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Dad Reached Into Gator's Mouth Trying to Free Tot: Officials

The wildlife agency's report said Lane Graves did nothing to provoke the alligator and that the death is classified as a predatory attack

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    Newly installed signs warn of alligators and snakes on a closed section of beach on June 18, 2016, in Orlando, Florida, following the death of a 2-year-old boy killed by an alligator near a Walt Disney World hotel. The beaches reopened Thursday, June 23.

    The father of a toddler killed by an alligator at Walt Disney World last June reached into the animal's mouth in an attempt to free his son's head from the reptile's jaw, according to a final report on the death released Monday by Florida's wildlife agency.

    The Florida Fish and Wildlife Conservation Commission report said that the 7-foot alligator bit 2-year-old Lane Graves' head as the boy bent down at the edge of a lagoon gathering sand for a sandcastle at Disney's Grand Floridian Resort and that the boy died from a crushing bite and drowning.

    Separately, the Orange County Sheriff's Office released its report and ruled the death an accident. One witness, a 16-year-old tourist, said he was walking with his younger siblings on a beach-area walkway when he heard a scream from the lagoon and saw the alligator taking the boy away.

    "The alligator first came in head first toward the beach but turned around once it had the child in its mouth and crawled back into the water headfirst," Peter Courakos told deputies.

    Several guests at the resort reported seeing the alligator swimming in the lagoon shortly before the attack.

    Tourist Alfred Smith said he photographed the alligator from his hotel room balcony about an hour and a half before the attack. A short time before the attack, he said, he saw children playing in the ankle-deep water. He was heading out the door to warn them about the alligator when he heard Lane's mother screaming, the wildlife agency report said.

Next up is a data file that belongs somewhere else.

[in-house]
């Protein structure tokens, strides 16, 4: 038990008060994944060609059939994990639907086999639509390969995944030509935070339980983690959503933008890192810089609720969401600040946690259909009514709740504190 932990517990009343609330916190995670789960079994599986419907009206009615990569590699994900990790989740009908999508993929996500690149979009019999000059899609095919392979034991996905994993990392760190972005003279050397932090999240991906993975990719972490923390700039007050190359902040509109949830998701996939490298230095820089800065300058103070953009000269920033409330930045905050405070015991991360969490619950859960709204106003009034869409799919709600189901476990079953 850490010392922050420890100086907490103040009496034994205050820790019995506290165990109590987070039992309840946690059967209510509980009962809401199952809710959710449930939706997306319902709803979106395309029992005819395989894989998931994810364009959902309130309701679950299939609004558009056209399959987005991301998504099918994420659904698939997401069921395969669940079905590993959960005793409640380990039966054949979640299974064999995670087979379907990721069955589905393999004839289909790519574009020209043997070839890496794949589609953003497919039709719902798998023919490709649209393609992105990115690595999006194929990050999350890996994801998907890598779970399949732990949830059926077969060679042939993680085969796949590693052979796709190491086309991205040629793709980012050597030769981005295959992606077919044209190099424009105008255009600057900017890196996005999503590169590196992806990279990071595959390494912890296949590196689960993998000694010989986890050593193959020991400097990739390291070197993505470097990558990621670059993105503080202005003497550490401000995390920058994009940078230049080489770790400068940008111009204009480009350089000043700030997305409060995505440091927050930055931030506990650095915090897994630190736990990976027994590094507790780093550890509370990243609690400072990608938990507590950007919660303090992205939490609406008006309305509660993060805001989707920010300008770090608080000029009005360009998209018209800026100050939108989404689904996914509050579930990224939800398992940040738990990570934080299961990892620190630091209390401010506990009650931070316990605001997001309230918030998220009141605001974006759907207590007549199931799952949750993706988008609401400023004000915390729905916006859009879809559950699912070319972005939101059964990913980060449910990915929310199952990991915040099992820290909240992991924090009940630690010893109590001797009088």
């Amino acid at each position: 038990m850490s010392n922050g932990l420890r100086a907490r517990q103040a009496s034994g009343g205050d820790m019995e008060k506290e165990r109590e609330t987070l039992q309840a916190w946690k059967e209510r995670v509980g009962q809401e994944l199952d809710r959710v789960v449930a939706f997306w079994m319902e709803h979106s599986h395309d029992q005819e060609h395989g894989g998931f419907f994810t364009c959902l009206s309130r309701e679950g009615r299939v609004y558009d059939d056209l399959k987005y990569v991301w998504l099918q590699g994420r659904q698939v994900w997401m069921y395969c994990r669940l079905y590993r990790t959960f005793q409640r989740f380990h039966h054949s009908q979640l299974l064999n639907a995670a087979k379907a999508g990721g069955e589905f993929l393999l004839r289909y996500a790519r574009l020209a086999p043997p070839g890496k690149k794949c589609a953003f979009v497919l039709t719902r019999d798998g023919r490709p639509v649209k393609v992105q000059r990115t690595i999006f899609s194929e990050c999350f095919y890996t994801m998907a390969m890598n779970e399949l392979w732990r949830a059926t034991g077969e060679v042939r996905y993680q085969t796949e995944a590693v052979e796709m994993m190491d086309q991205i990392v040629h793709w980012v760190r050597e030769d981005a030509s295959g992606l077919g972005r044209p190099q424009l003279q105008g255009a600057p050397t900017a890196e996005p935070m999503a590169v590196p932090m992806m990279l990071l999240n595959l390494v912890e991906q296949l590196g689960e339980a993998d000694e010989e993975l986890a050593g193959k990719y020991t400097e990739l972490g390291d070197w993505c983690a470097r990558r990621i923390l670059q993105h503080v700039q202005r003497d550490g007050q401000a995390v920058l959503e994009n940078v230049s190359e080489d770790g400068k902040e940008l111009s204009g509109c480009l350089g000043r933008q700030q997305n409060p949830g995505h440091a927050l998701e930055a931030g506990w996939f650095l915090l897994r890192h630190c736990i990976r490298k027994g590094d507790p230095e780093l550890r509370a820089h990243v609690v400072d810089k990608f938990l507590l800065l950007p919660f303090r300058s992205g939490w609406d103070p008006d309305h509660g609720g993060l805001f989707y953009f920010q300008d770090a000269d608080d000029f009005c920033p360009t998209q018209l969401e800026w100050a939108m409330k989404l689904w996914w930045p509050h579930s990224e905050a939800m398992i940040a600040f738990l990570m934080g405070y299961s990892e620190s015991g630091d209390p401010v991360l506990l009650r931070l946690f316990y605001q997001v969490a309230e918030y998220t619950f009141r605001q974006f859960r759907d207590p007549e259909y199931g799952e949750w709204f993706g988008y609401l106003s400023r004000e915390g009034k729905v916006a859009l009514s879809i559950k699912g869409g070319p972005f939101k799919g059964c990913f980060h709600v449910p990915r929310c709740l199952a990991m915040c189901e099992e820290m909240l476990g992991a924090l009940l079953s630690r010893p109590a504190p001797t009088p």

Another tourist, Shawna Giacomini told investigators her two daughters saw the alligator five feet from shore about 45 minutes before the attack. The eldest daughter told a Disney employee about it, and that employee went to inform another Disney worker. The Giacominis went to a nearby store and when they returned the boy had been attacked, according to the wildlife agency's report.

    Disney lifeguard Christopher Tubbs told deputies that after the boy was snatched he saw Lane's feet sticking out about 20 feet from shore.

    "He saw the alligator start slash(ing) around and the shoes went under the water and the alligator began its death roll," the sheriff's office report said.

    The wildlife agency's report said Lane did nothing to provoke the alligator and that the death is classified as a predatory attack.

    The alligator may have had a diminished fear of people by being in an area with lots of humans, and wildlife officials are still investigating if alligator feeding took place, according to the wildlife agency.

    Lane's parents have said publicly they don't plan to sue Walt Disney World over the death.

    After Lane's death, Disney World made changes to limit possible visitor contact with alligators on the property.

    Workers were building a stone wall around the lagoon and "No Fishing" signs were installed around waterfront areas. Fishing at Disney World was changed to be limited only to excursions.